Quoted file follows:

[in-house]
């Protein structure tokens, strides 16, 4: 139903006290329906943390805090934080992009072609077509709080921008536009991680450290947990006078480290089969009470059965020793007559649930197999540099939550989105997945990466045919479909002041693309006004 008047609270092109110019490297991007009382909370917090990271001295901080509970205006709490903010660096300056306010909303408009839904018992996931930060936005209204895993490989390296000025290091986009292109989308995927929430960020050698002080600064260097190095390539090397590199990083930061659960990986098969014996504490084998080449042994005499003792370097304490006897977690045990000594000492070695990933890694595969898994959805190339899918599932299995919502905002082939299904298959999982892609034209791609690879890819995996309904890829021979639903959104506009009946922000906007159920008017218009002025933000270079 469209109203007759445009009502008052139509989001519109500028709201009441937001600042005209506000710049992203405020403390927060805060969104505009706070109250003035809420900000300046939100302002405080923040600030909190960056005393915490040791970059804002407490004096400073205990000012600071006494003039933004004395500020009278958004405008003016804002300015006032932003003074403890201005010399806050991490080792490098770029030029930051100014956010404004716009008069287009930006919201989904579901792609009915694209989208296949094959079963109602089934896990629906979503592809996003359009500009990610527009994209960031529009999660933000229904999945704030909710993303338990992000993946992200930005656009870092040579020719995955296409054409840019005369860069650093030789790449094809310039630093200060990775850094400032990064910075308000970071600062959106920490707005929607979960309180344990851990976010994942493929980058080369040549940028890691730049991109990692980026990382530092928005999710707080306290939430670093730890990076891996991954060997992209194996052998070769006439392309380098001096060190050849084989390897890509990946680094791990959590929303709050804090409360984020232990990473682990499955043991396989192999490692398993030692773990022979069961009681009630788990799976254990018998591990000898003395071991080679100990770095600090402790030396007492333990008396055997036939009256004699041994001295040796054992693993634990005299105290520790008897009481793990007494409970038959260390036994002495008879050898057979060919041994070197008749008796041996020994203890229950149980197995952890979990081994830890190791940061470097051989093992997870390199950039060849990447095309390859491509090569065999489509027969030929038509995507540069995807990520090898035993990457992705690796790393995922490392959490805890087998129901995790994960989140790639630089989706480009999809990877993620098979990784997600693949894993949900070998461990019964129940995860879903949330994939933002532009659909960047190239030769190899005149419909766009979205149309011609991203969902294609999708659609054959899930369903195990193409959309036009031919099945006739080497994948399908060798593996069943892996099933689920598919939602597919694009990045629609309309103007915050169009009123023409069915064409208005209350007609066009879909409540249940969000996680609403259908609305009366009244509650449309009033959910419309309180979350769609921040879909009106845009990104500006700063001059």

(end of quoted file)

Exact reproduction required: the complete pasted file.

[in-house]
């Protein structure tokens, strides 16, 4: 139903006290329906943390805090934080992009072609077509709080921008536009991680450290947990006078480290089969009470059965020793007559649930197999540099939550989105997945990466045919479909002041693309006004 008047609270092109110019490297991007009382909370917090990271001295901080509970205006709490903010660096300056306010909303408009839904018992996931930060936005209204895993490989390296000025290091986009292109989308995927929430960020050698002080600064260097190095390539090397590199990083930061659960990986098969014996504490084998080449042994005499003792370097304490006897977690045990000594000492070695990933890694595969898994959805190339899918599932299995919502905002082939299904298959999982892609034209791609690879890819995996309904890829021979639903959104506009009946922000906007159920008017218009002025933000270079 469209109203007759445009009502008052139509989001519109500028709201009441937001600042005209506000710049992203405020403390927060805060969104505009706070109250003035809420900000300046939100302002405080923040600030909190960056005393915490040791970059804002407490004096400073205990000012600071006494003039933004004395500020009278958004405008003016804002300015006032932003003074403890201005010399806050991490080792490098770029030029930051100014956010404004716009008069287009930006919201989904579901792609009915694209989208296949094959079963109602089934896990629906979503592809996003359009500009990610527009994209960031529009999660933000229904999945704030909710993303338990992000993946992200930005656009870092040579020719995955296409054409840019005369860069650093030789790449094809310039630093200060990775850094400032990064910075308000970071600062959106920490707005929607979960309180344990851990976010994942493929980058080369040549940028890691730049991109990692980026990382530092928005999710707080306290939430670093730890990076891996991954060997992209194996052998070769006439392309380098001096060190050849084989390897890509990946680094791990959590929303709050804090409360984020232990990473682990499955043991396989192999490692398993030692773990022979069961009681009630788990799976254990018998591990000898003395071991080679100990770095600090402790030396007492333990008396055997036939009256004699041994001295040796054992693993634990005299105290520790008897009481793990007494409970038959260390036994002495008879050898057979060919041994070197008749008796041996020994203890229950149980197995952890979990081994830890190791940061470097051989093992997870390199950039060849990447095309390859491509090569065999489509027969030929038509995507540069995807990520090898035993990457992705690796790393995922490392959490805890087998129901995790994960989140790639630089989706480009999809990877993620098979990784997600693949894993949900070998461990019964129940995860879903949330994939933002532009659909960047190239030769190899005149419909766009979205149309011609991203969902294609999708659609054959899930369903195990193409959309036009031919099945006739080497994948399908060798593996069943892996099933689920598919939602597919694009990045629609309309103007915050169009009123023409069915064409208005209350007609066009879909409540249940969000996680609403259908609305009366009244509650449309009033959910419309309180979350769609921040879909009106845009990104500006700063001059």